• Dietary avoidance of galactose and fructose (require G6Pase for metabolism)
  • Allopurinol for hyperuricemia

Complications

  • Hypertension Hypertension Hypertension, or high blood pressure, is a common disease that manifests as elevated systemic arterial pressures. Hypertension is most often asymptomatic and is found incidentally as part of a routine physical examination or during triage for an unrelated medical encounter. Hypertension
  • Renal stones or failure
  • Gout Gout Gout is a heterogeneous metabolic disease associated with elevated serum uric acid levels (> 6.8 mg/dL) and abnormal deposits of monosodium urate in tissues. The condition is often familial and is initially characterized by painful, recurring, and usually monoarticular acute arthritis, or "gout flare," followed later by chronic deforming arthritis. Gout
  • Seizures Seizures A seizure is abnormal electrical activity of the neurons in the cerebral cortex that can manifest in numerous ways depending on the region of the brain affected. Seizures consist of a sudden imbalance that occurs between the excitatory and inhibitory signals in cortical neurons, creating a net excitation. The 2 major classes of seizures are focal and generalized. Seizures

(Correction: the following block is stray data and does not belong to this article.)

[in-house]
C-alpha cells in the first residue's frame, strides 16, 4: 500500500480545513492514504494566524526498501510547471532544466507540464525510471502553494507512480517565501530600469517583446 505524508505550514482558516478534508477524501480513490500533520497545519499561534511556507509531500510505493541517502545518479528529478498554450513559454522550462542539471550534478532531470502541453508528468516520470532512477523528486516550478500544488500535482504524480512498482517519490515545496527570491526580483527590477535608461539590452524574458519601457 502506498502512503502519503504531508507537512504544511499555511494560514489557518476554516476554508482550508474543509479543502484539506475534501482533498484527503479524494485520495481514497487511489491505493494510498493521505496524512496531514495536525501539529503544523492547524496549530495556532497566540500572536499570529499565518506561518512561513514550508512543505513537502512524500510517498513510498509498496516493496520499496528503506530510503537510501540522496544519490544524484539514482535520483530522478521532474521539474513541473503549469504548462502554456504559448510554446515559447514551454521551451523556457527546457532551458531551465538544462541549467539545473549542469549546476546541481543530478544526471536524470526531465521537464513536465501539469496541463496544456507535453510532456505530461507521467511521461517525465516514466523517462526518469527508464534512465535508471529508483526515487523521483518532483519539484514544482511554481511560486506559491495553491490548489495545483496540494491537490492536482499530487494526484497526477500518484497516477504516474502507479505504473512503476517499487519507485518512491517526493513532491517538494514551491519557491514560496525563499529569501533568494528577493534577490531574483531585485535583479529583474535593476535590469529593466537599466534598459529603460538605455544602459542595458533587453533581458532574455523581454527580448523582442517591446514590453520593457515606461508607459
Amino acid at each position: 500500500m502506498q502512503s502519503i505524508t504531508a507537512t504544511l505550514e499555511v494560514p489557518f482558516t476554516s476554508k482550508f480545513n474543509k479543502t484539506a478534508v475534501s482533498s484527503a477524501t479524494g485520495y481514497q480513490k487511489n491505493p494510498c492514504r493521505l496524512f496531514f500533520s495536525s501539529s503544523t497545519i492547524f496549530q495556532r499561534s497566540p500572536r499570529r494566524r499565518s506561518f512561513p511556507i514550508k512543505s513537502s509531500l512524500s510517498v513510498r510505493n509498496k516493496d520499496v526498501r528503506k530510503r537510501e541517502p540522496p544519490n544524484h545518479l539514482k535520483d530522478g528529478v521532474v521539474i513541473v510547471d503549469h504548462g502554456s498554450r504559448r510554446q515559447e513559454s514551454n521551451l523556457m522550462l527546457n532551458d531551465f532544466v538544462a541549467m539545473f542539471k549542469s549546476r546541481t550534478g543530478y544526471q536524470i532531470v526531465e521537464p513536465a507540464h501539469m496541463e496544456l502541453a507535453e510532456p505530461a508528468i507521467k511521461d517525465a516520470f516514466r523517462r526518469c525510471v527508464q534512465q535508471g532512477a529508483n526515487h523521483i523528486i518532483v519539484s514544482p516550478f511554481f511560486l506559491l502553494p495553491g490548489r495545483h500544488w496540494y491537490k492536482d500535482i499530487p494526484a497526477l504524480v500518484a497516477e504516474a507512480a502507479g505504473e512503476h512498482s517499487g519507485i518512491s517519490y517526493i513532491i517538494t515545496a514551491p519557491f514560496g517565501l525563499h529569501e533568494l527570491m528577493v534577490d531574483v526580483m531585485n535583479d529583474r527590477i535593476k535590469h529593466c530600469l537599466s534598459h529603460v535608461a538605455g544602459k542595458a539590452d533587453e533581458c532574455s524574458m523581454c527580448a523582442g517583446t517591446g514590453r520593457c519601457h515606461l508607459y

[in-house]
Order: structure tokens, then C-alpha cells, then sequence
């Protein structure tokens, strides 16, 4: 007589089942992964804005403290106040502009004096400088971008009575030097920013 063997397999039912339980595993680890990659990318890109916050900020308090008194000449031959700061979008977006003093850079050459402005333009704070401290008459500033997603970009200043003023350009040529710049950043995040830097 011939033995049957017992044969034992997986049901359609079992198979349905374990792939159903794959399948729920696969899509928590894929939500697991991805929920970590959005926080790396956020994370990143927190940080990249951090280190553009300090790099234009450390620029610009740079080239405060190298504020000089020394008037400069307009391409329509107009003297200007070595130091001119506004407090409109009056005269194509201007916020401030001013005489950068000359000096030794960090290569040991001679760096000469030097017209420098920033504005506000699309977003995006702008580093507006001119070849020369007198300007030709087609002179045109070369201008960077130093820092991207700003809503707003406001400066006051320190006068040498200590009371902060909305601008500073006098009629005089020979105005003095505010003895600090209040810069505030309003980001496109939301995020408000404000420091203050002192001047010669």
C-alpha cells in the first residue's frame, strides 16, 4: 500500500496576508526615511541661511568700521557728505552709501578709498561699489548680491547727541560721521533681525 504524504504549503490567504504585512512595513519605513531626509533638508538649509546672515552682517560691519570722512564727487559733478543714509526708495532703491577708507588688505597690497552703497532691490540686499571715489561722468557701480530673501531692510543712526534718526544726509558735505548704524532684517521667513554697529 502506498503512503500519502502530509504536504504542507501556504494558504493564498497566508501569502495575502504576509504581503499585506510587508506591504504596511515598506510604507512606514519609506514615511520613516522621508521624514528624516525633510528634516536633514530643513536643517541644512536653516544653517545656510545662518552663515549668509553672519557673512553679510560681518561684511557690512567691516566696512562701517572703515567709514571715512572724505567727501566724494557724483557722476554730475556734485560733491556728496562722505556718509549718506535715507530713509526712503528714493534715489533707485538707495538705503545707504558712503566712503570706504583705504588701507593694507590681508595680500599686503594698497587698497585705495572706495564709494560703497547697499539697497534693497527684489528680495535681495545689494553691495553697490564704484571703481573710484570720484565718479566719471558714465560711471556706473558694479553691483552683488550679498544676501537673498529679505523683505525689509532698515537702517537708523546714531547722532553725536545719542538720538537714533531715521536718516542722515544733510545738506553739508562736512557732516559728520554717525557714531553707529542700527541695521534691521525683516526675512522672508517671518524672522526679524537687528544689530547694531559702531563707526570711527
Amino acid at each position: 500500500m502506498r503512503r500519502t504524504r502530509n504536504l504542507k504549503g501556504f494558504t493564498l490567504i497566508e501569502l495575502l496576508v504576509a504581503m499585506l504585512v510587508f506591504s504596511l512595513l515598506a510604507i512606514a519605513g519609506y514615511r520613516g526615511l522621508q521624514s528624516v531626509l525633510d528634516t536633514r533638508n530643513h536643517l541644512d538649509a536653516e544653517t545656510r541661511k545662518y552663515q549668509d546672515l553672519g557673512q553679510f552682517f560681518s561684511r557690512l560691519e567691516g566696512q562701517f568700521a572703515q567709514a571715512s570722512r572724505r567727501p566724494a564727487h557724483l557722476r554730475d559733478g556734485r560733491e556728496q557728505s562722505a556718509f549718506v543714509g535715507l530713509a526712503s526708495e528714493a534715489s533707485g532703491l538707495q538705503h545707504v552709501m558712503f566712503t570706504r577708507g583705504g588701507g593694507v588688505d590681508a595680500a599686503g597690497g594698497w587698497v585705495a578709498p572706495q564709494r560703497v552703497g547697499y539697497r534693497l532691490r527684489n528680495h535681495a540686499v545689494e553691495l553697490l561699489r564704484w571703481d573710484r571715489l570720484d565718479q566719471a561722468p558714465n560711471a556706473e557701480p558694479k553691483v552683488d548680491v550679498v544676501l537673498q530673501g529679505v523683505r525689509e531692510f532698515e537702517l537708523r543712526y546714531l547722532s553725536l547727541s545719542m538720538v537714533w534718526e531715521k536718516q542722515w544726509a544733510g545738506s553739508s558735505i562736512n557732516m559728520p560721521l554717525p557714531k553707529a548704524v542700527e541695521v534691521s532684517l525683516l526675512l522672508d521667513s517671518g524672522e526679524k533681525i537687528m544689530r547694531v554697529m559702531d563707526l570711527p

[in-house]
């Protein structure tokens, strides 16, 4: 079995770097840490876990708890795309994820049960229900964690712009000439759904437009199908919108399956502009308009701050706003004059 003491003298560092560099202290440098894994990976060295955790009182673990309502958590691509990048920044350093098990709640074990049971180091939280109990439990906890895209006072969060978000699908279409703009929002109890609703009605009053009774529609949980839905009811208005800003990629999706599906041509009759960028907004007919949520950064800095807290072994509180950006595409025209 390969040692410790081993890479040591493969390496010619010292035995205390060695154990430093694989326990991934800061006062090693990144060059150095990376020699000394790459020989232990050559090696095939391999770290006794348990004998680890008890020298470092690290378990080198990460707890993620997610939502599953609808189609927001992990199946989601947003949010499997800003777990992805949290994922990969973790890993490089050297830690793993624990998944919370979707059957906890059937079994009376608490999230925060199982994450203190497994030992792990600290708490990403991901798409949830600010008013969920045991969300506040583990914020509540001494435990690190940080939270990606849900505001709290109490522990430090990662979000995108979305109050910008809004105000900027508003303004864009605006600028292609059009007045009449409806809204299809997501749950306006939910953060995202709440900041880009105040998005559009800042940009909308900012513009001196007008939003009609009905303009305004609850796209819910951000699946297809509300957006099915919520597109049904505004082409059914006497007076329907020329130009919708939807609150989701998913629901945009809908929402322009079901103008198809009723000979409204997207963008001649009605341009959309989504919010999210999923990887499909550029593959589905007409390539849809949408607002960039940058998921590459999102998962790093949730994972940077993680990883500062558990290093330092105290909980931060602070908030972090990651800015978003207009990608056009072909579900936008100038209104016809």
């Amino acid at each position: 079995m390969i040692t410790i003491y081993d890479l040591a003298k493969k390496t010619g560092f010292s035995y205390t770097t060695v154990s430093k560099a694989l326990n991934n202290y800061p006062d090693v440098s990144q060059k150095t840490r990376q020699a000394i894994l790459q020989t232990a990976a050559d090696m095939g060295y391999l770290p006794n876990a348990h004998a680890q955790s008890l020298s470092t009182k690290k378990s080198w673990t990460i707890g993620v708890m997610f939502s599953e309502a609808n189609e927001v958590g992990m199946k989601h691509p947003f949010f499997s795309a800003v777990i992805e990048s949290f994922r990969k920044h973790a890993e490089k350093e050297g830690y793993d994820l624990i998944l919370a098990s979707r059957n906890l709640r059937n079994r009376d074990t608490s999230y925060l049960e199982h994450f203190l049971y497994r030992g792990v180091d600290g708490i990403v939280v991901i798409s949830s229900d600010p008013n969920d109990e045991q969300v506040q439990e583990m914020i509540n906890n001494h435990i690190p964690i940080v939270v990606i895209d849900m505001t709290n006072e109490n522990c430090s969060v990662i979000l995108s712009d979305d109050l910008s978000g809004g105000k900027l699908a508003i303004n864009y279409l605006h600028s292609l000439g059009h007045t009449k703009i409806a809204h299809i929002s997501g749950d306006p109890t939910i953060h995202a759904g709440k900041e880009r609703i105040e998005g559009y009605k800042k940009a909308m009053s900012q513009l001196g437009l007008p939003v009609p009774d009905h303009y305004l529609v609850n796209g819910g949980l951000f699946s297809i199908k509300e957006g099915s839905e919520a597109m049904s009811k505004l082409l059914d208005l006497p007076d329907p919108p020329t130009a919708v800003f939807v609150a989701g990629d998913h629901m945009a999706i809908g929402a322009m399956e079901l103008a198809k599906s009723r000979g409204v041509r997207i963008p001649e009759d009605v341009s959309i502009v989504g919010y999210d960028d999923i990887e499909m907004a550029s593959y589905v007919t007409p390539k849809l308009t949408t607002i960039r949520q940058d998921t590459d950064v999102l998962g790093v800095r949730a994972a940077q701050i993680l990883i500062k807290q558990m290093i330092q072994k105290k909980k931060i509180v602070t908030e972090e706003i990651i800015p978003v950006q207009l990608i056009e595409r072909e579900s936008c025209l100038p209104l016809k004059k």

• Respiratory distress due to metabolic acidosis Metabolic acidosis The renal system is responsible for eliminating the daily load of non-volatile acids, which is approximately 70 millimoles per day. Metabolic acidosis occurs when there is an increase in the levels of new non-volatile acids (e.g., lactic acid), renal loss of HCO3-, or ingestion of toxic alcohols. Metabolic Acidosis
  • Hepatic adenoma

Prognosis

  • Early diagnosis and treatment can result in normal growth and puberty Puberty Puberty is a complex series of physical, psychosocial, and cognitive transitions usually experienced by adolescents (11-19 years of age). Puberty is marked by a growth in stature and the development of secondary sexual characteristics, achievement of fertility, and changes in most body systems. Puberty.
  • Affected women have had successful pregnancies and childbirth.

Pompe Disease